Although naked bodies on a digital screen are no substitute for a human embrace, pornography offered a quick stand in for human connection.
No One Wants To Be Alone
We all crave human connection and group acceptance. Not only is there nothing wrong with this, but this is how we’re designed. Many people would rather have bad company than none at all, but even more than loneliness, we fear rejection.
Fear of rejection can make us act in a way that we initially don’t want to for group approval, but we eventually make the behavior our own.
Related: The Surprising Truth About Rejection
After I went out drinking 10 nights in a row with friends, the 11th night left a void. To relive the good feelings I had while out the other 10 nights, I started drinking by myself. Before I knew it, I was trying to recreate the feelings of togetherness by getting drunk alone.
This starts a nasty cycle.
The only way you know to feel good is to do the thing that’s bad for you. You engage in self-destructive behavior because it’s the only way you know to avoid the pain of loneliness. I drank so that I could escape the reality of social conditioning.
I suspect many of us become addicted to things because fill the gap of loneliness.
We have myriad of ways to entertain ourselves, but most of these things will never truly alleviate your boredom. At best, they serve as distractions. At worst, they remind you of how monotonous your life is.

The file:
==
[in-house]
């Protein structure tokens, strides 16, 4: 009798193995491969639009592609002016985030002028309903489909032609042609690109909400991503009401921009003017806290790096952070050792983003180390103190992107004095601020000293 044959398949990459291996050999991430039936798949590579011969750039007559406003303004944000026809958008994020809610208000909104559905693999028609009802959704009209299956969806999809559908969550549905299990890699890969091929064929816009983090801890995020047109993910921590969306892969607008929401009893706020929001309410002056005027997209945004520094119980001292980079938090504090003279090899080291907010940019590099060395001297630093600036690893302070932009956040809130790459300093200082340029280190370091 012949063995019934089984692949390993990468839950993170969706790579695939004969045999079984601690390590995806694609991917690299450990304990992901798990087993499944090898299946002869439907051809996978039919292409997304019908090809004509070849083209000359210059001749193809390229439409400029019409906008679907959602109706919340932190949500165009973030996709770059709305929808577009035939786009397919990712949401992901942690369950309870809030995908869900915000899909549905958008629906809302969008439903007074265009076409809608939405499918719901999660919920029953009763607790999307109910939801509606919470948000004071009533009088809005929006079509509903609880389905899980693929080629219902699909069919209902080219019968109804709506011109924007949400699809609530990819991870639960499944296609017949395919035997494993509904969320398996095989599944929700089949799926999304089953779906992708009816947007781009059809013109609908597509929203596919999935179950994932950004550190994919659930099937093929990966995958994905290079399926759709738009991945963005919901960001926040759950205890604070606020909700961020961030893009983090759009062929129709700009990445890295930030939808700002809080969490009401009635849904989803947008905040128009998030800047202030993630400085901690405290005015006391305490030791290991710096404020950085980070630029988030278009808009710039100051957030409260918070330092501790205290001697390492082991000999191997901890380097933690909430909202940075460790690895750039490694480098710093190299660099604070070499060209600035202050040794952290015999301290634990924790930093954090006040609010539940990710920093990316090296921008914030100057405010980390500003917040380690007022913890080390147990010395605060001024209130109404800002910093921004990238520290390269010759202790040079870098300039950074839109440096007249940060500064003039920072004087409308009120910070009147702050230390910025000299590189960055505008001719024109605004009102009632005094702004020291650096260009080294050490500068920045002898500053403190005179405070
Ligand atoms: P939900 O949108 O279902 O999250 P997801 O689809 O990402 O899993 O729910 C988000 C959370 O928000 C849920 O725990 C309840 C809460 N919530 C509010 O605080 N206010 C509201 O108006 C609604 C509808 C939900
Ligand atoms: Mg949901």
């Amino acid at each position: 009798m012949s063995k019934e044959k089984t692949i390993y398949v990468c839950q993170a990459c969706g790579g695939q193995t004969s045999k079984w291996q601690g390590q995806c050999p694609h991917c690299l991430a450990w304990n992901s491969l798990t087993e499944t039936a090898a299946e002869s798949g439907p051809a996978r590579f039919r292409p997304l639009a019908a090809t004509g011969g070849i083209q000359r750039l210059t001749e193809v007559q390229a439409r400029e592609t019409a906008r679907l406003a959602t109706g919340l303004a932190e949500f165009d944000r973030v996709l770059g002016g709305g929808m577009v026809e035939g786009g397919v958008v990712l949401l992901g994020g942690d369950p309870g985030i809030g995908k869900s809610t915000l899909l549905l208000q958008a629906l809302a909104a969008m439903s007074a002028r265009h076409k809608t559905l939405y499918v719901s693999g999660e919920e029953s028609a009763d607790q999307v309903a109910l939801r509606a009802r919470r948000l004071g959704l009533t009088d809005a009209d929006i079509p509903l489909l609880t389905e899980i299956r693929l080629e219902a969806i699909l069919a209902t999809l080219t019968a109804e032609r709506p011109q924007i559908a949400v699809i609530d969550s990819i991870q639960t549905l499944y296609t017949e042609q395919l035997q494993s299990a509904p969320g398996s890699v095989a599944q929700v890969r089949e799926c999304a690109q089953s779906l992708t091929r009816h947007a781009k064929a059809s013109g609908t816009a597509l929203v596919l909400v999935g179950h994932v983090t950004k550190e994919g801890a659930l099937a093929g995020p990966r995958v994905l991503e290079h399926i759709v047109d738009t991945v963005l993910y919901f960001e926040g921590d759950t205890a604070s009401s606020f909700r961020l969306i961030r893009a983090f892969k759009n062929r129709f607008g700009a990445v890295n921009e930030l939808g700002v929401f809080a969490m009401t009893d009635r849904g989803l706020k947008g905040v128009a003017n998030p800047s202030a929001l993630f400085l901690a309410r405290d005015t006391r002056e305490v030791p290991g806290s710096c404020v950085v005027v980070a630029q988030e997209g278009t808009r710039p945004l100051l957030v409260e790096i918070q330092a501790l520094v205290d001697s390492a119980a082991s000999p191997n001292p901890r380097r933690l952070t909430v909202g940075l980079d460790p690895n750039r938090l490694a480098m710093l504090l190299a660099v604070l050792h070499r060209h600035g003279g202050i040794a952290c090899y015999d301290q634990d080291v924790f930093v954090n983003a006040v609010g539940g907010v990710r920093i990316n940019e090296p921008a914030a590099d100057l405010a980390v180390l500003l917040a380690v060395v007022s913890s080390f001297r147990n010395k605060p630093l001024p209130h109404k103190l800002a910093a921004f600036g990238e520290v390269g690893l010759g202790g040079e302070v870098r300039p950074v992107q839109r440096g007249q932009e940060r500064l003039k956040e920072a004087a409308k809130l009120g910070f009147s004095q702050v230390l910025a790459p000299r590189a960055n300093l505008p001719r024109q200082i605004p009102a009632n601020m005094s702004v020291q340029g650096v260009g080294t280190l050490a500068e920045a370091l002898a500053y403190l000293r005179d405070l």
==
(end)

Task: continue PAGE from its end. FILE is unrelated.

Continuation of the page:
Boredom is such a miserable feeling that many people will do things they know are harmful or self-destructive just to escape it. But what exactly is boredom?
“The world isn’t boring. You are.”
Boredom arises when you don’t have a purpose or goal, but you also don’t have a pressing urgency or immediate concern. You have no demands on your time while simultaneously failing to find something worthwhile to occupy it.
This is not the same thing as rest and relaxation.
You can only rest and relax after strenuous activity. The purpose then is to do nothing. At the very least, the goal is to do significantly less than you were doing so that you can recover.
Boredom is different from recovery in that there is no activity contrast. Instead of doing nothing after intense work, you do nothing after doing nothing.
Difficulty Adds Meaning To Life
A lack of challenging or interesting tasks means that your life lacks purpose. Humans find meaning through struggle and overcoming it. This line from the 1999 hit movie “The Matrix” comments on this feature of human nature:
Did you know that the first Matrix was designed to be a perfect human world? Where none suffered, where everyone would be happy. It was a disaster. No one would accept the program. Entire crops were lost. Some believed we lacked the programming language to describe your perfect world. But I believe that, as a species, human beings define their reality through suffering and misery. -Agent Smith, The Matrix
When I was an alcoholic, a lot of my drinking was motivated by simply having nothing better to do and not being able to adequately entertain myself. Much of my pornography consumption was driven by the same mechanism.
Whenever I went somewhere new, I only looked for bars to drink at and places to try and get laid. Now when I travel, I look for shows, museums, parks, performances, restaurants, chess clubs, poker games, etc. The list could go on.
All of the things I listed are genuine interests of mine. I don’t know if they make me objectively more interesting to the world, but they definitely make me more interested in the world.